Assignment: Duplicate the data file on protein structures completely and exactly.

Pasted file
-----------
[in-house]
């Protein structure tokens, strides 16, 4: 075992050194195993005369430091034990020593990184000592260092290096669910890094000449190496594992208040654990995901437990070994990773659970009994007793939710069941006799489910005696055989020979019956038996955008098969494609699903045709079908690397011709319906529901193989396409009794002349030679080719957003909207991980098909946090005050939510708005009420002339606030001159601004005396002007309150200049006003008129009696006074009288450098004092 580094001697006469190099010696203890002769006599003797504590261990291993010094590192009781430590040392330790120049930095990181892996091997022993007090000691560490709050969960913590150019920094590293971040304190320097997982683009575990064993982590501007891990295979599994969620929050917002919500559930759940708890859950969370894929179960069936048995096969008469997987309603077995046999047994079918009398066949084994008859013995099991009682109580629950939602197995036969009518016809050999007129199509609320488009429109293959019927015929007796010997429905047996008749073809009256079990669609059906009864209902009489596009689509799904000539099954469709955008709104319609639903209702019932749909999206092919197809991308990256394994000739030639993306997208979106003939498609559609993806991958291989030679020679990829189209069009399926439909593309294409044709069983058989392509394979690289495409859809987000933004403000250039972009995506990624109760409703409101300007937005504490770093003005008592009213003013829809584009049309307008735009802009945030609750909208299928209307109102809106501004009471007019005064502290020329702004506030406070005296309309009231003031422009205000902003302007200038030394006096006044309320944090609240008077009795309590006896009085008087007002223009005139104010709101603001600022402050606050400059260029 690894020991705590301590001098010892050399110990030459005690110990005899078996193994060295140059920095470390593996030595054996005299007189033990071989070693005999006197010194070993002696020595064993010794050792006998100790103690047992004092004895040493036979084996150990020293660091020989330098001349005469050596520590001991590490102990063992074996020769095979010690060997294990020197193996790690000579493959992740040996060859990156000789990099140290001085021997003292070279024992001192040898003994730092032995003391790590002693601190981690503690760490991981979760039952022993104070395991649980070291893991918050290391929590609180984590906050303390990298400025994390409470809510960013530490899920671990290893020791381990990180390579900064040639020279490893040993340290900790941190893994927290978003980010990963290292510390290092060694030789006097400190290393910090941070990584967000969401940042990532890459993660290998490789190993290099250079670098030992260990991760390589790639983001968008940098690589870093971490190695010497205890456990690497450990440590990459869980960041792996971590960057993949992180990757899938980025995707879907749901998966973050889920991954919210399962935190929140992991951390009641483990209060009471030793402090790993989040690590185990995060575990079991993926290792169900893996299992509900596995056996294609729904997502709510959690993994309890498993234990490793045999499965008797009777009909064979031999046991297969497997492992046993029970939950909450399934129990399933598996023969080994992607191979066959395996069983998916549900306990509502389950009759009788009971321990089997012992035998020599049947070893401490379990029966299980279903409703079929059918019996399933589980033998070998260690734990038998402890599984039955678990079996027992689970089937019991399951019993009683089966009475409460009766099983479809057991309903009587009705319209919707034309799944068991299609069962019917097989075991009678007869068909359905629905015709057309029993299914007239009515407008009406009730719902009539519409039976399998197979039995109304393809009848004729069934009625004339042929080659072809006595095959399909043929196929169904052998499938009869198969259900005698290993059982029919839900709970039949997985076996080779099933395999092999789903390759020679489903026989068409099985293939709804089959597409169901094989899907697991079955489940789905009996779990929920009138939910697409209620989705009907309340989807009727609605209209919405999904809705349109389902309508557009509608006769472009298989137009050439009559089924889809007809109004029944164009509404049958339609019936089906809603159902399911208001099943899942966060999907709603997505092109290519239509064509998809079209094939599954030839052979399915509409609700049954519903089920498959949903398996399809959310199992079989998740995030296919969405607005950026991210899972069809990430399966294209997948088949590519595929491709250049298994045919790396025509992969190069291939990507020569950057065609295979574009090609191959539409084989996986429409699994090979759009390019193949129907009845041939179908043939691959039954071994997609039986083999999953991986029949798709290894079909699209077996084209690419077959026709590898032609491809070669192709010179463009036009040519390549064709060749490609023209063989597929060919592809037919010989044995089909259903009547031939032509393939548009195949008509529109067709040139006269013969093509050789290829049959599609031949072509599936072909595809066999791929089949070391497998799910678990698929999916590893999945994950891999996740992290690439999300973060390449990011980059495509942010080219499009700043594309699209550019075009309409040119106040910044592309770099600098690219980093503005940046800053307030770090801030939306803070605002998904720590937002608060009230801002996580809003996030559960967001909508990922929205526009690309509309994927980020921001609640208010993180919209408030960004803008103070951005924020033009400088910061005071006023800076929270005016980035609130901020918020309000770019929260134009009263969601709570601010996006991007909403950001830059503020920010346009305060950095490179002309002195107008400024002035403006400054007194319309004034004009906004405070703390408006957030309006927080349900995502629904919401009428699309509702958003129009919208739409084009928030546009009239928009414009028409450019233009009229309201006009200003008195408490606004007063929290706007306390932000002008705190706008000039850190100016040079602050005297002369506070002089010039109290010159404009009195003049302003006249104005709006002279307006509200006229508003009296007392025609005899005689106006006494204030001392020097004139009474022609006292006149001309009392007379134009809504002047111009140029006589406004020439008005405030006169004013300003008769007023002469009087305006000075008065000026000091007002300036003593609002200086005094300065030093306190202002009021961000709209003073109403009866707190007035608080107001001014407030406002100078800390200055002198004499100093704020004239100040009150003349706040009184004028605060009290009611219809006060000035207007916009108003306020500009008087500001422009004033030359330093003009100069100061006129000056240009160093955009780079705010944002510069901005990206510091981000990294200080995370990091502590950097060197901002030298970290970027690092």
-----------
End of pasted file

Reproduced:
[in-house]
């Protein structure tokens, strides 16, 4: 075992050194195993005369430091034990020593990184000592260092290096669910890094000449190496594992208040654990995901437990070994990773659970009994007793939710069941006799489910005696055989020979019956038996955008098969494609699903045709079908690397011709319906529901193989396409009794002349030679080719957003909207991980098909946090005050939510708005009420002339606030001159601004005396002007309150200049006003008129009696006074009288450098004092 580094001697006469190099010696203890002769006599003797504590261990291993010094590192009781430590040392330790120049930095990181892996091997022993007090000691560490709050969960913590150019920094590293971040304190320097997982683009575990064993982590501007891990295979599994969620929050917002919500559930759940708890859950969370894929179960069936048995096969008469997987309603077995046999047994079918009398066949084994008859013995099991009682109580629950939602197995036969009518016809050999007129199509609320488009429109293959019927015929007796010997429905047996008749073809009256079990669609059906009864209902009489596009689509799904000539099954469709955008709104319609639903209702019932749909999206092919197809991308990256394994000739030639993306997208979106003939498609559609993806991958291989030679020679990829189209069009399926439909593309294409044709069983058989392509394979690289495409859809987000933004403000250039972009995506990624109760409703409101300007937005504490770093003005008592009213003013829809584009049309307008735009802009945030609750909208299928209307109102809106501004009471007019005064502290020329702004506030406070005296309309009231003031422009205000902003302007200038030394006096006044309320944090609240008077009795309590006896009085008087007002223009005139104010709101603001600022402050606050400059260029 690894020991705590301590001098010892050399110990030459005690110990005899078996193994060295140059920095470390593996030595054996005299007189033990071989070693005999006197010194070993002696020595064993010794050792006998100790103690047992004092004895040493036979084996150990020293660091020989330098001349005469050596520590001991590490102990063992074996020769095979010690060997294990020197193996790690000579493959992740040996060859990156000789990099140290001085021997003292070279024992001192040898003994730092032995003391790590002693601190981690503690760490991981979760039952022993104070395991649980070291893991918050290391929590609180984590906050303390990298400025994390409470809510960013530490899920671990290893020791381990990180390579900064040639020279490893040993340290900790941190893994927290978003980010990963290292510390290092060694030789006097400190290393910090941070990584967000969401940042990532890459993660290998490789190993290099250079670098030992260990991760390589790639983001968008940098690589870093971490190695010497205890456990690497450990440590990459869980960041792996971590960057993949992180990757899938980025995707879907749901998966973050889920991954919210399962935190929140992991951390009641483990209060009471030793402090790993989040690590185990995060575990079991993926290792169900893996299992509900596995056996294609729904997502709510959690993994309890498993234990490793045999499965008797009777009909064979031999046991297969497997492992046993029970939950909450399934129990399933598996023969080994992607191979066959395996069983998916549900306990509502389950009759009788009971321990089997012992035998020599049947070893401490379990029966299980279903409703079929059918019996399933589980033998070998260690734990038998402890599984039955678990079996027992689970089937019991399951019993009683089966009475409460009766099983479809057991309903009587009705319209919707034309799944068991299609069962019917097989075991009678007869068909359905629905015709057309029993299914007239009515407008009406009730719902009539519409039976399998197979039995109304393809009848004729069934009625004339042929080659072809006595095959399909043929196929169904052998499938009869198969259900005698290993059982029919839900709970039949997985076996080779099933395999092999789903390759020679489903026989068409099985293939709804089959597409169901094989899907697991079955489940789905009996779990929920009138939910697409209620989705009907309340989807009727609605209209919405999904809705349109389902309508557009509608006769472009298989137009050439009559089924889809007809109004029944164009509404049958339609019936089906809603159902399911208001099943899942966060999907709603997505092109290519239509064509998809079209094939599954030839052979399915509409609700049954519903089920498959949903398996399809959310199992079989998740995030296919969405607005950026991210899972069809990430399966294209997948088949590519595929491709250049298994045919790396025509992969190069291939990507020569950057065609295979574009090609191959539409084989996986429409699994090979759009390019193949129907009845041939179908043939691959039954071994997609039986083999999953991986029949798709290894079909699209077996084209690419077959026709590898032609491809070669192709010179463009036009040519390549064709060749490609023209063989597929060919592809037919010989044995089909259903009547031939032509393939548009195949008509529109067709040139006269013969093509050789290829049959599609031949072509599936072909595809066999791929089949070391497998799910678990698929999916590893999945994950891999996740992290690439999300973060390449990011980059495509942010080219499009700043594309699209550019075009309409040119106040910044592309770099600098690219980093503005940046800053307030770090801030939306803070605002998904720590937002608060009230801002996580809003996030559960967001909508990922929205526009690309509309994927980020921001609640208010993180919209408030960004803008103070951005924020033009400088910061005071006023800076929270005016980035609130901020918020309000770019929260134009009263969601709570601010996006991007909403950001830059503020920010346009305060950095490179002309002195107008400024002035403006400054007194319309004034004009906004405070703390408006957030309006927080349900995502629904919401009428699309509702958003129009919208739409084009928030546009009239928009414009028409450019233009009229309201006009200003008195408490606004007063929290706007306390932000002008705190706008000039850190100016040079602050005297002369506070002089010039109290010159404009009195003049302003006249104005709006002279307006509200006229508003009296007392025609005899005689106006006494204030001392020097004139009474022609006292006149001309009392007379134009809504002047111009140029006589406004020439008005405030006169004013300003008769007023002469009087305006000075008065000026000091007002300036003593609002200086005094300065030093306190202002009021961000709209003073109403009866707190007035608080107001001014407030406002100078800390200055002198004499100093704020004239100040009150003349706040009184004028605060009290009611219809006060000035207007916009108003306020500009008087500001422009004033030359330093003009100069100061006129000056240009160093955009780079705010944002510069901005990206510091981000990294200080995370990091502590950097060197901002030298970290970027690092």